Marketing automation platform Iterable had big ambitions for itself — so big that the pressure might have driven its co-founder and CEO to drugs.

Earlier this week, the $2 billion San Francisco-based startup disclosed that it had fired Justin Zhu for unspecified violations of company policy. Zhu explained to Bloomberg News that he was ousted for experimenting in 2019 with “microdosing” LSD, or taking a tiny amount of the psychedelic, as a means of improving his concentration.

Whether or not the drug can actually help executives perform better (there is some debate about that), Zhu may have had a good reason for wanting to give it a try. With plans to take on industry behemoths Oracle and Salesforce, Iterable raised $110 million in two financing rounds in 2019, led by Blue Cloud Ventures and Viking Global Investors, respectively.

In the months leading up to that busy period, Iterable had been on a grueling upward drive. The company, which offers easy-to-use features to allow companies to communicate with customers through various platforms and devices, was projecting 580% year-over-year growth for 2016, according to an executive summary of a pitch deck obtained by The Business of Business.

At the time the summary was published, in 2015, the company had secured only seed funding and $1 million in convertible notes. The company had been aiming to attract series A investors and leave itself “strongly positioned for series B.” In August 2015, the company boasted monthly recurring revenue of $81,469, and its sales had growth 518% year-to-date.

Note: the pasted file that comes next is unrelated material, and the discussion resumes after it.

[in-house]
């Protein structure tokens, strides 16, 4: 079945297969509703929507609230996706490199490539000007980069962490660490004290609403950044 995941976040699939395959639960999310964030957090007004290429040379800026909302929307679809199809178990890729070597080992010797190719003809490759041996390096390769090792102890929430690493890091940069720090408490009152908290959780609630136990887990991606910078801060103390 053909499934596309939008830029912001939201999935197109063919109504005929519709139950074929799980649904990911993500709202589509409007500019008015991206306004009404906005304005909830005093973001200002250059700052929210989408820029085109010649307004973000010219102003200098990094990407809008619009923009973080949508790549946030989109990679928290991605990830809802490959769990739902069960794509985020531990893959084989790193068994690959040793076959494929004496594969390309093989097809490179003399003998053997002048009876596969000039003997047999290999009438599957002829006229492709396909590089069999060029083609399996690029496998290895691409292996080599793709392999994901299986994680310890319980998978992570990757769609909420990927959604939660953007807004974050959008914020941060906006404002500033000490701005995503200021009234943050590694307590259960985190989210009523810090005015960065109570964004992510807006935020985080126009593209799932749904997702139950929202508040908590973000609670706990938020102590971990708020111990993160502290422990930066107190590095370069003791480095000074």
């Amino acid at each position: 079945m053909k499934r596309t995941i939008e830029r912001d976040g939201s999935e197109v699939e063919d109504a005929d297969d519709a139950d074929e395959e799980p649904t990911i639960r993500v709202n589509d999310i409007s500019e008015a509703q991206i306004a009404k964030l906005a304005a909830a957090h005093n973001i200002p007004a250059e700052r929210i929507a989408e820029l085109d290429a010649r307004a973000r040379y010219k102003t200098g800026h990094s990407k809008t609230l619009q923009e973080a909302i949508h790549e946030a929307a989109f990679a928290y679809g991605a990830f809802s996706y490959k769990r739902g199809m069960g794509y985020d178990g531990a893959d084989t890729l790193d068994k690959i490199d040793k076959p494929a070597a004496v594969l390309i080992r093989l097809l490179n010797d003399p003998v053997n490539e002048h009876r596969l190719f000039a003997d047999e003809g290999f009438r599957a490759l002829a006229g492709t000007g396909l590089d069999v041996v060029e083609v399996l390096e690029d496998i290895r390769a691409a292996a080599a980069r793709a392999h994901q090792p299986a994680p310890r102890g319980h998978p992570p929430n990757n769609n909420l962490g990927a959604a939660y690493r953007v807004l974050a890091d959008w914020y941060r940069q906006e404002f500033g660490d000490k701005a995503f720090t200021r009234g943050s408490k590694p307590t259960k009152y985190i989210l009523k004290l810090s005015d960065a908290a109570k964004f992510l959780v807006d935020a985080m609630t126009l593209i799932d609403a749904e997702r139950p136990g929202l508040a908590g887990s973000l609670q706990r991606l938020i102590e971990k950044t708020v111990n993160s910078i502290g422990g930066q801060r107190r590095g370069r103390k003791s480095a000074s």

Neither Zhu nor current executives at Iterable responded to our questions about what happened exactly with the firing, or the details in the 2015 executive summary.

The company did grow swiftly from its founding in 2013, attracting big customers such as DoorDash and Zillow, but more recently there were signs of strain. Earlier this month, Index Ventures sold about $92 million worth of its Iterable shares to Silver Lake Partners — just weeks after the startup raised $100 million in new funding at a $2 billion valuation, according to The information. The move was described as a potential signal that some investors were dissatisfied with Zhu’s leadership.

Microdosing got trendy in the early 2010s in Silicon Valley, reaching a peak around 2017 with the publication of Ayelet Waldman’s book A Really Good Day, chronicling her experimentation with small amounts of LSD. Waldman, a writer and former public defender, credited her regimen with helping her manage her mood swings and save her marriage to novelist Michael Chabon.

Evangelists of psychedelics have gushed that very tiny amounts of substances such as LSD (lysergic acid diethylamide), “magic mushrooms,” (psilocybin), DMT (N,N-Dimethyltryptamine), or Ketamine can help people think more clearly, be more creative, and feel happier and more resilient. Using small enough doses, people can go about normal activities and don’t have to worry about “tripping,” advocates claim.

Over the past several years, a growing number of founders and executives in the startup world have dabbled in the practice, lending weight to arguments that the drugs should be legalized.

For now, psychedelics are illicit substances in the U.S., and thus not particularly appealing to corporate boards. Magic mushrooms and LSD are both “Schedule I” substances as defined by the U.S. Drug Enforcement Administration, meaning they’re not considered acceptable for any form of medical treatment. Oregon has, however, decriminalized possession of modest amounts of all illegal drugs, making it a civil violation punishable by a fine rather than prison time.

All that said, the supposed benefits of microdosing might not be so great as advertised, or maybe they only exist because of the allure of doing something forbidden. In March, U.K.-based researchers published one of the largest controlled studies on psychedelic use to date, which included nearly 200 participants. The subjects all reported significant lifts in their mood after four weeks of microdosing — but no real difference between those who took real drugs and those who took placebos.

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